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Netherlands plan to resume search works at Boeing crash site in Ukraine in April

A group of 12 servicemen and policemen has been sent to Ukraine to assess the situation at the scene and prepare for resuming the mission at the crash site

THE HAGUE, March 20. /TASS/. The Netherlands plan to resume in April search works at the crash site of Flight MH17 Boeing on eastern Ukraine, the Dutch government said on Friday.

A group of 12 servicemen and policemen has been sent to Ukraine to assess the situation at the scene and prepare for resuming the mission at the crash site.

"Specialists will work at the site until March 28," the authorities said. The information that they collect will be used to take a final decision and develop a plan on resuming search works at the crash site, they added.

Servicemen and policemen will inspect the area to the north-west of the Petropavlovsk settlement. Last year, Dutch experts could not access this region due to security concerns.

A full-scale search operation was launched at the crash site in August 2014. However, 130 specialists from Australia, Malaysia and the Netherlands had to suspend the search mission after a week due to security concerns.

Moscow calls for full investigation

Moscow will keep pressing for the investigation of all facts behind and all leads that might help clear up the cause of the Malaysian Boeing's crash in Ukraine last summer, Russian Foreign Minister Sergey Lavrov said on Thursday.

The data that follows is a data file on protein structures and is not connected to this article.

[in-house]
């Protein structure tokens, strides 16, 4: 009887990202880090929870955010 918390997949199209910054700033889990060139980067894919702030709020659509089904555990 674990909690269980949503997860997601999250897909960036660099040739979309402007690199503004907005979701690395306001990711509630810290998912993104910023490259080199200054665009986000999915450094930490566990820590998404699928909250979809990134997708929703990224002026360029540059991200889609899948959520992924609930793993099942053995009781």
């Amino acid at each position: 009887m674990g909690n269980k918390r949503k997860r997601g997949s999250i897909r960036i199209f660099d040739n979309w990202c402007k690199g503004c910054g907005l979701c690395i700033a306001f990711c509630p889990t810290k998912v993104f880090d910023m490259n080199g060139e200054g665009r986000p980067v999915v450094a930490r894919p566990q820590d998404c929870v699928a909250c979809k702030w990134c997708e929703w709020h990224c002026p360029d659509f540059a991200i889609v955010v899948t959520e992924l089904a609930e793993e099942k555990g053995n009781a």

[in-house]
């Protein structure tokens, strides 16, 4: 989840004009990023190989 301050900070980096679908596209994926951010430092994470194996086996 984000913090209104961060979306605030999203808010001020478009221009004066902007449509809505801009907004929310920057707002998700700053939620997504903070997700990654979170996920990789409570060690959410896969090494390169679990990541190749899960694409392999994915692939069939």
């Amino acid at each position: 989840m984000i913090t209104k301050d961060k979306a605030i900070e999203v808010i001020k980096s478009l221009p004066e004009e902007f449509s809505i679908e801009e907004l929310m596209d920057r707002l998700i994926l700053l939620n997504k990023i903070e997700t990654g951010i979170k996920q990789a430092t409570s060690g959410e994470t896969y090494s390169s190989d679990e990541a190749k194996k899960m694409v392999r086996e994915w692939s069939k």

"We have been insisting on the examination of all related facts and on pursuing all lines of inquiry all along," Lavrov said. "And we will keep doing so not because we would like to see any specific explanation gain the upper hand, but because we want the truth to be determined. This is top priority."

"Unfortunately, one has an impression that some of our partners are interested in something else," he said. "What they are interested in is this: once they have failed to prove that their interpretation of the affair, made public days after the crash, is the right one, the whole investigation should be mothballed at any cost and possibly shelved altogether."

"Injected information"

Lavrov said that Reuters’ article citing some witnesses who said that the Malaysian Boeing had been downed by militias looks like "injected information."

"The reports published by Reuters are a sort of ‘injection of information’," Lavrov said. "Some eyewitnesses counteracting one another were telling something rather amusing for any specialist. For instance, a wiggling rocket, some kinds of rocket stage separating from it, and a blue cloud of smoke. According to the evidence, the witnesses were capable to see the plane crash while being about 25 kilometers away from the scene and in the conditions of thick clouds."

Flight MH17 crash in Ukraine

The Boeing 777-200 of the Malaysia Airlines en route from Amsterdam to Kuala Lumpur crashed on July 17 in Ukraine's eastern Donetsk Region, some 60 kilometers (over 37 miles) from the Russian border, in the zone of combat operations between the Donetsk self-defense forces and the Ukrainian army. All the passengers and crewmembers aboard the aircraft - 298 people - died. Most of the passengers - 196 people - were Dutch citizens.

In early September, the Dutch Safety Board, which led the investigation and coordinated the international team of investigators, said in its preliminary report that flight MH17 with a Boeing 777-200 operated by Malaysia Airlines broke up in the air probably as the result of structural damage caused by a large number of high-energy objects that penetrated the aircraft from outside. The final report is expected in summer 2015.